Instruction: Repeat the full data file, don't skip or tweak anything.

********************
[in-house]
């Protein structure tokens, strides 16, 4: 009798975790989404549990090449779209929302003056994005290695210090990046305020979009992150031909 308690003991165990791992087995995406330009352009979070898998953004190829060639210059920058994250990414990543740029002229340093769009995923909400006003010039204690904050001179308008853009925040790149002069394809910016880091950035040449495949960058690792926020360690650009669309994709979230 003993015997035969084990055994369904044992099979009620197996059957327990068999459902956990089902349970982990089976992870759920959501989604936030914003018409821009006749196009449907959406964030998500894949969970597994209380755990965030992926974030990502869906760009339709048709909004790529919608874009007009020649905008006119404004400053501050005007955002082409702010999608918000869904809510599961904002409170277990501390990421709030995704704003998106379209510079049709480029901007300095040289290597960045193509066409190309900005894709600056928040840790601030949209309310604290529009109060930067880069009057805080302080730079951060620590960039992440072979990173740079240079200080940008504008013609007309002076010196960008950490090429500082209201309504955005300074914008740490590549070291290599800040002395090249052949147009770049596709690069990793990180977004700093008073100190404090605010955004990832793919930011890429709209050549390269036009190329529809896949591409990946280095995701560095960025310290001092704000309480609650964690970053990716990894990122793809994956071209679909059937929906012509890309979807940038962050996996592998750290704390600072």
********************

[in-house]
């Protein structure tokens, strides 16, 4: 009798975790989404549990090449779209929302003056994005290695210090990046305020979009992150031909 308690003991165990791992087995995406330009352009979070898998953004190829060639210059920058994250990414990543740029002229340093769009995923909400006003010039204690904050001179308008853009925040790149002069394809910016880091950035040449495949960058690792926020360690650009669309994709979230 003993015997035969084990055994369904044992099979009620197996059957327990068999459902956990089902349970982990089976992870759920959501989604936030914003018409821009006749196009449907959406964030998500894949969970597994209380755990965030992926974030990502869906760009339709048709909004790529919608874009007009020649905008006119404004400053501050005007955002082409702010999608918000869904809510599961904002409170277990501390990421709030995704704003998106379209510079049709480029901007300095040289290597960045193509066409190309900005894709600056928040840790601030949209309310604290529009109060930067880069009057805080302080730079951060620590960039992440072979990173740079240079200080940008504008013609007309002076010196960008950490090429500082209201309504955005300074914008740490590549070291290599800040002395090249052949147009770049596709690069990793990180977004700093008073100190404090605010955004990832793919930011890429709209050549390269036009190329529809896949591409990946280095995701560095960025310290001092704000309480609650964690970053990716990894990122793809994956071209679909059937929906012509890309979807940038962050996996592998750290704390600072």